Q: How exactly do we incorporate a world into a story-line?
There’s a landscape. Let’s say it only has three types of trees. Now let’s say we’re on an island of an archipelago, with two cities on this small spit of land controlled by a more powerful, overarching government. The island has six harbors and two major inland trade routes.
And let’s leave it at that.
I don’t know about you, but I have a lot more questions. What are the trade goods, what types of ships do they have, what sort of government is there, what’s the climate, types of technologies, what sort of people live here, do they travel a lot, why are there only three types of trees…. the questions go on and on.
This is the worldbuilding spiral. And it’s a beautiful, fantastic, imaginative place. It’s also a whirlpool that will suck you down into the depths of “Writing a lot of nothing”, which is a nice way of saying you’re planning but not doing.
Because in the end, what’s the point of knowing the intricacies of a world if we don’t have a main character to follow around in it?
We have this complex world with a rich background and infinite detail. How do we avoid having an information-scenery-backstory dump?
A: Make sure the world and plot are tied together.
If you say “It’s a love story, but on Mars,” my first question is why is it on Mars? When you build a world, you want it to be tied to the plot in an inextricable way. Otherwise, why are you putting the story in that world at all? It’s like flipping backgrounds when you get a family portrait taken. (Oh look, here we are in the fake Grand Canyon, now we’re in the 1970s, and here we are at a space opera!) You want the world to be more involved than a two-dimensional slideshow.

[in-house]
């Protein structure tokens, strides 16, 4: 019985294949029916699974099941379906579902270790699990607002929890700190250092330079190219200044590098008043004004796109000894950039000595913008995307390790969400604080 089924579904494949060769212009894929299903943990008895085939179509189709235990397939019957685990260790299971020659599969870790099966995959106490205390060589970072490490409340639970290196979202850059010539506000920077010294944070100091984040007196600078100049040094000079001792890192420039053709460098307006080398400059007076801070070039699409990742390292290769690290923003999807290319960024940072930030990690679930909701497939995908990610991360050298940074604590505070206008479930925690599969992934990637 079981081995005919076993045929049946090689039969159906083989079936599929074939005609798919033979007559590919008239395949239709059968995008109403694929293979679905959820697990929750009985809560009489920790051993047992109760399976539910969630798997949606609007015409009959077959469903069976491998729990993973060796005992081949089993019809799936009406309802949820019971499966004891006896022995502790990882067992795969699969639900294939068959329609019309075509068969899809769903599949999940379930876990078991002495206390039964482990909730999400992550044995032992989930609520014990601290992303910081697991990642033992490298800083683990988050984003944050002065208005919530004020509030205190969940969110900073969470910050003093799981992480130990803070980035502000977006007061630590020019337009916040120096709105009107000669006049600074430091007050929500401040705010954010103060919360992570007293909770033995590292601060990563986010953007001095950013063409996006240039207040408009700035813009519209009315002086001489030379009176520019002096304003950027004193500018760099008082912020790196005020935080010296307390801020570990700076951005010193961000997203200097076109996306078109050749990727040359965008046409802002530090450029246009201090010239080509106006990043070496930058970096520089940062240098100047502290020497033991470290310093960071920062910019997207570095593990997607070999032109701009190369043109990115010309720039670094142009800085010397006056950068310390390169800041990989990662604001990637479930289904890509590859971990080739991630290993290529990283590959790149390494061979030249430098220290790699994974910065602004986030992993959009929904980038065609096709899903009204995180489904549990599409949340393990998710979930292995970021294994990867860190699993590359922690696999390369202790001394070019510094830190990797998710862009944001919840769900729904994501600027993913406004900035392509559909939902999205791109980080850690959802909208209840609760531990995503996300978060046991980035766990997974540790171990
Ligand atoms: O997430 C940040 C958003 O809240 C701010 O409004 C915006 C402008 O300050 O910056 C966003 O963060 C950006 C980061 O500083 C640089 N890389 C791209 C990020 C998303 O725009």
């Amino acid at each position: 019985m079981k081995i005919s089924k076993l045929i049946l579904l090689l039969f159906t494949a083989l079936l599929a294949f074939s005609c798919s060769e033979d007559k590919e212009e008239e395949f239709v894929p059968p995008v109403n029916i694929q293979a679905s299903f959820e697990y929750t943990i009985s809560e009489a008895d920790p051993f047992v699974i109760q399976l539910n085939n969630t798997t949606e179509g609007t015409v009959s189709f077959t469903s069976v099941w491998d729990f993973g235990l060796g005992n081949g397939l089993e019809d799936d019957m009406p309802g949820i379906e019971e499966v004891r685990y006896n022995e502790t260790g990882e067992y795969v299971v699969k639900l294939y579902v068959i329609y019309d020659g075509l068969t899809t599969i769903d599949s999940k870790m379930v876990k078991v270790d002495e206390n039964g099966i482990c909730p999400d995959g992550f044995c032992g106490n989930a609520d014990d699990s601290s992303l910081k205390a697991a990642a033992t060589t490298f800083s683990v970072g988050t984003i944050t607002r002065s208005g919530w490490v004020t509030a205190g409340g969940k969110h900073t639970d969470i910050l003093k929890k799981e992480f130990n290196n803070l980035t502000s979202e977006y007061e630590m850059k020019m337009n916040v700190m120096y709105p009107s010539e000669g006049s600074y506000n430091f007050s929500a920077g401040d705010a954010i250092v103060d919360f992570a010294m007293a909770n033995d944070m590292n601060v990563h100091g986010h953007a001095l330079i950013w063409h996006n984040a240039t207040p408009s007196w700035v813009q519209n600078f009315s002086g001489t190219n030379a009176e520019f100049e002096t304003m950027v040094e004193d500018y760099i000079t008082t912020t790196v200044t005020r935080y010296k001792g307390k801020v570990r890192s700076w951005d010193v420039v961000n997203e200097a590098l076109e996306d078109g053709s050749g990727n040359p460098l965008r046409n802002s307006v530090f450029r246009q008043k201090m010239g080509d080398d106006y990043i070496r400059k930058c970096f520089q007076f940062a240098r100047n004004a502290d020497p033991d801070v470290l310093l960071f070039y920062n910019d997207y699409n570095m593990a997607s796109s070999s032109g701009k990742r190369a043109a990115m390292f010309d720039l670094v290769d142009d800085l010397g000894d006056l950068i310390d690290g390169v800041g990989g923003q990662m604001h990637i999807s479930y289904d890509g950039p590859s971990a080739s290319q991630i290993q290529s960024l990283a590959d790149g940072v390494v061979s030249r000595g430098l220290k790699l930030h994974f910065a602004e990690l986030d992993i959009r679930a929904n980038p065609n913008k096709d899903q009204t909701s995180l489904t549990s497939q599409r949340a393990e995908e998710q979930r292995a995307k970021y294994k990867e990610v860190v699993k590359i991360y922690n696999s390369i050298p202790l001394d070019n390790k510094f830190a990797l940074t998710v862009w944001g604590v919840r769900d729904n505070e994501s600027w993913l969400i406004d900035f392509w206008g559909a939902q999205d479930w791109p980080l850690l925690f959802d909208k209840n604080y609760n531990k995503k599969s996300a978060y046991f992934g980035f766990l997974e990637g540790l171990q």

If it’s a love story, what’s the difference between having it in modern Earth, historical Earth, Mars, An Other World, or a fantastical world?
Make it matter.
Be able to answer the question why now, why here, why these characters?
If the love story is on Mars, maybe it’s a romance between one of the top life-sustaining biologists and one of the human chattel population. Or it’s between a human and martian. Or it’s between the last of a dying species and they have to decide whether to die together or survive separately?
Once you tie the story to the world, the world becomes more than just background scenery. Giving the story foreground, background, and middle ground, and letting your character move freely in that space and interact with it in ways that are important to the plot… that’s how you add depth to a story—figuratively and literally.
Bring some foreground and background in the family portrait metaphor. Or think of it like a movie.
We don’t want to spend too much time taking in the view, zooming across landscapes, and pretending to read the opening credits when we’re really eyeing the distance to the kitchen wondering if we can go grab a soda before the good stuff happens.
Don’t let your readers think about going to get a soda during your opening pages! Readers want to see a character running across scenery and encountering the world naturally.
Show us the picturesque town, but only when our antihero lumbers across the town line with a rattling truck and a frown. Give us that island and those trees, but only when the main character is asked to harvest timber from the south side of the island as punishment for running into the soon-to-be-antagonist.